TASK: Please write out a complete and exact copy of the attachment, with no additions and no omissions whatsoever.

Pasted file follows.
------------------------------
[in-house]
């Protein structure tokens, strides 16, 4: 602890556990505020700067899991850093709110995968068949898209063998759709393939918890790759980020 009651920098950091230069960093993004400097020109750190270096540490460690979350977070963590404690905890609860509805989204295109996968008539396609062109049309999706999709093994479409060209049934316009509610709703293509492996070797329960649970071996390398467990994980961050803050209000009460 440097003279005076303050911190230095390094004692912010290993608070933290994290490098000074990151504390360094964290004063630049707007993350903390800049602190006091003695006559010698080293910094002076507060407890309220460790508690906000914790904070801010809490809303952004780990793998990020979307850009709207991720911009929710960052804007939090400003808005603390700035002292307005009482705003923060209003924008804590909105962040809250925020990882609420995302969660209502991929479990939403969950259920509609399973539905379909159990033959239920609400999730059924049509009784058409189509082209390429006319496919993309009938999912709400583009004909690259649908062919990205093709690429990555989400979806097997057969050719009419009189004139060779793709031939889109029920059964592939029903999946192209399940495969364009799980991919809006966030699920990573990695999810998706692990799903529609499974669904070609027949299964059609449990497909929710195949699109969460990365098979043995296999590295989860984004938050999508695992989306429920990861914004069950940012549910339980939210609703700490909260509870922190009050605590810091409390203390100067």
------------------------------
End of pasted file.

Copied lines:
[in-house]
């Protein structure tokens, strides 16, 4: 602890556990505020700067899991850093709110995968068949898209063998759709393939918890790759980020 009651920098950091230069960093993004400097020109750190270096540490460690979350977070963590404690905890609860509805989204295109996968008539396609062109049309999706999709093994479409060209049934316009509610709703293509492996070797329960649970071996390398467990994980961050803050209000009460 440097003279005076303050911190230095390094004692912010290993608070933290994290490098000074990151504390360094964290004063630049707007993350903390800049602190006091003695006559010698080293910094002076507060407890309220460790508690906000914790904070801010809490809303952004780990793998990020979307850009709207991720911009929710960052804007939090400003808005603390700035002292307005009482705003923060209003924008804590909105962040809250925020990882609420995302969660209502991929479990939403969950259920509609399973539905379909159990033959239920609400999730059924049509009784058409189509082209390429006319496919993309009938999912709400583009004909690259649908062919990205093709690429990555989400979806097997057969050719009419009189004139060779793709031939889109029920059964592939029903999946192209399940495969364009799980991919809006966030699920990573990695999810998706692990799903529609499974669904070609027949299964059609449990497909929710195949699109969460990365098979043995296999590295989860984004938050999508695992989306429920990861914004069950940012549910339980939210609703700490909260509870922190009050605590810091409390203390100067």